Qualcomm announced the new Snapdragon 865 flagship processor this week. This processor promises significant capabilities compared to the previous generation Snapdragon 855 processor announced last year — a chipset which is present in nearly all of this year’s Android flagship phones.
The fastest system on a chip in an XR headset to date is the Snapdragon 850 inside the Microsoft Hololens 2. That said, the Qualcomm powers dozens of the latest AR/VR devices with the majority of current XR headsets running either a Snapdragon 835 or XR1, which are at least three generations behind the newly announced Snapdragon 865. The XR2 is a derivative of the Snapdragon 865 with modifications and additions relevant to XR.
While the actual performance of the CPU and GPU are not yet known exactly, Qualcomm is claiming an improvement of 2x performance on both going from the Snapdragon 835 to the XR2. Qualcomm also claims 4x more video bandwidth, 6x higher native resolution support and 11x better AI performance. Qualcomm is also pairing the XR2 5G with its latest Snapdragon X55 modem, so it may bring cellular connectivity to some VR and AR gadgets — though of course the 5G element of the platform is optional.
The Snapdragon XR2 5G platform is not designed to replace the XR1, but rather complement it as a higher tier product. That said, it will introduce an new set of capabilities to both VR and AR. One of those is the improved video capabilities including decoding 8K 60 FPS content as well as 4K 120 FPS content, which means supporting display refresh rates up to 120 Hz. The XR2 5G will also support up to 3K x 3K per eye, which isn’t quite 4K per eye, but getting very close. Additionally, it will support HDR color spaces including HDR10 and HDR10+ for improved dynamic range and colors.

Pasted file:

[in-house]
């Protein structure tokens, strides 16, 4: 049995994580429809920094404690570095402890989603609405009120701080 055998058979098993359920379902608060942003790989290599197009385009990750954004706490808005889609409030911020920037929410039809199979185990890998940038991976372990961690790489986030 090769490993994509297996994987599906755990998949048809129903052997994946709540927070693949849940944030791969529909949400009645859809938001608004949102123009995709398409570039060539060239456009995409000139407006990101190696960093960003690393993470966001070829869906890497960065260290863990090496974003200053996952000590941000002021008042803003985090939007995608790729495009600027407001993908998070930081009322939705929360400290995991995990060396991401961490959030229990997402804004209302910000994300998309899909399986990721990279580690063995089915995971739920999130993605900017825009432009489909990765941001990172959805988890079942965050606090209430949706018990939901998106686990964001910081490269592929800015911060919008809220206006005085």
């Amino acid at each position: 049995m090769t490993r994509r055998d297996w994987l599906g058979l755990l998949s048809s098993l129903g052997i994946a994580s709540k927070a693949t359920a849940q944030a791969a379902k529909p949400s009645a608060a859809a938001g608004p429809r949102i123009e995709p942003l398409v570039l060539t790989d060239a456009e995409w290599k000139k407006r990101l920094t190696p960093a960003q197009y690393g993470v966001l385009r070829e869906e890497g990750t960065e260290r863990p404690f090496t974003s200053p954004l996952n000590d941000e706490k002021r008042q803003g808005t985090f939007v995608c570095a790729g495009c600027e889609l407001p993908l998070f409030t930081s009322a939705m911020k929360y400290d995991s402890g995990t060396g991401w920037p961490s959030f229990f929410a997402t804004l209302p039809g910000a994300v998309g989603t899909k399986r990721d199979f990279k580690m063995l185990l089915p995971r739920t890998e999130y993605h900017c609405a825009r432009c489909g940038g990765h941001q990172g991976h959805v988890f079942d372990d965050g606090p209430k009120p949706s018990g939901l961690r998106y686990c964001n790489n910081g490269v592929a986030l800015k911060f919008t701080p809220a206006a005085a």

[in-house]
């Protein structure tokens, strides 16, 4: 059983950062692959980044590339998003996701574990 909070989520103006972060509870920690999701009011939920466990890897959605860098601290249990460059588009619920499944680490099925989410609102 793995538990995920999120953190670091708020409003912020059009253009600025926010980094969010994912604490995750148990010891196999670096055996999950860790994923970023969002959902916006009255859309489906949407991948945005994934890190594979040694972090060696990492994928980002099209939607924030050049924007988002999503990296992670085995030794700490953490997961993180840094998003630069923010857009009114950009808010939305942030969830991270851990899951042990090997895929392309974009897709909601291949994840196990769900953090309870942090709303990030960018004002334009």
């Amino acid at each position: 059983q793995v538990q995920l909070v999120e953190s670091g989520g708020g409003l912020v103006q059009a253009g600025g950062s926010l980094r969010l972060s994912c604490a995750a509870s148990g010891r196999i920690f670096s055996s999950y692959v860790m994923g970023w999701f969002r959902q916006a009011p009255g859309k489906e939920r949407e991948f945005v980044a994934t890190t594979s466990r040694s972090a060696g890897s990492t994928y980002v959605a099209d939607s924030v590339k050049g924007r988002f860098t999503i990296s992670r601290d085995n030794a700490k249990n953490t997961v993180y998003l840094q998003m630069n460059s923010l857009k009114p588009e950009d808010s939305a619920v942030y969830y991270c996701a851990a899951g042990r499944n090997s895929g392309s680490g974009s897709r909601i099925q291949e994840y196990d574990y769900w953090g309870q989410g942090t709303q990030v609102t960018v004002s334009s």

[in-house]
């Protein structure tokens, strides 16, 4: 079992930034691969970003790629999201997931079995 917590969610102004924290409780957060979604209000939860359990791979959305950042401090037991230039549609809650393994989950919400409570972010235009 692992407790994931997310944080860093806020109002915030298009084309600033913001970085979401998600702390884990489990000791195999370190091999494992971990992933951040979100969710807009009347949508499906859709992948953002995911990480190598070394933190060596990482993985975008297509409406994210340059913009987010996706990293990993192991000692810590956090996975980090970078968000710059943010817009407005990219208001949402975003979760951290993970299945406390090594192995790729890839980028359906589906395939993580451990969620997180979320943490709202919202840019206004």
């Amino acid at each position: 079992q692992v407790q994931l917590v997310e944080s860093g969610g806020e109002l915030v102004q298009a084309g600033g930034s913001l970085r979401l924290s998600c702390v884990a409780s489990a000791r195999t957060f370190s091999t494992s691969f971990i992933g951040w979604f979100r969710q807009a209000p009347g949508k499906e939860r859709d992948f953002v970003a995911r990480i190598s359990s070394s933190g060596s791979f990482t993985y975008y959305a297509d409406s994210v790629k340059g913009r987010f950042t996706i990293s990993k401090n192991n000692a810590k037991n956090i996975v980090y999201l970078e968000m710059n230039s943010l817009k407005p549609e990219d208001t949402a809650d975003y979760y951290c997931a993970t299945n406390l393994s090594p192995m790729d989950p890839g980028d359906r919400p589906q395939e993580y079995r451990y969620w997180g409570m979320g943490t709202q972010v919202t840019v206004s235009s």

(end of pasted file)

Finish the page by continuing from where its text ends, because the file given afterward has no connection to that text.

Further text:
The Snapdragon XR2 5G is also designed to support 7 concurrent cameras. This is an industry first, and why many OEMs may adopt the XR2 in their next generation of headsets. The ability to have 7 concurrent cameras is something that may improve user interaction and immersion to levels simply unseen before in mobile XR. With 7 cameras, headset makers will no longer have to choose between features like inside-out positional tracking, eye tracking, hand tracking, facial tracking, body tracking, camera passthrough or controller tracking. Manufacturers could theoretically do all of these things simultaneously powered by this chipset.
AI-accelerated features and 5G
While the cloud is gaining increasing amounts of relevance in both VR and AR, local processing will still be important in order to ensure the proper amount of low latency responsiveness. Features like object detection, occlusion and recognition will be heavily dependent on the AI capabilities of the chip inside the headset. Other features like controller and hand tracking are already leveraging AI to infer where controllers might be or where they could be going without breaking immersion for the user. Even features like object occlusion and 3D reconstruction are likely dependent on AI performance improving this performance may give XR2 an edge over other platforms.
Current XR headsets typically have not connectivity other than Wi-Fi and Bluetooth, which gears them toward uses cases at home or in the office. The ability to connect an XR headset to a 5G network should give operators more flexibility in how they offer XR devices, and give headset manufacturers alternative sales channels.
Disclosure: Anshel Sag is an analyst for Moor Insights & Strategy and, like all research and analyst firms, provides or has provided research, analysis, advising, and/or consulting to many high-tech companies in the industry including AMD, Microsoft, Intel, and Qualcomm. The author does not hold any equity positions with any companies cited in this column.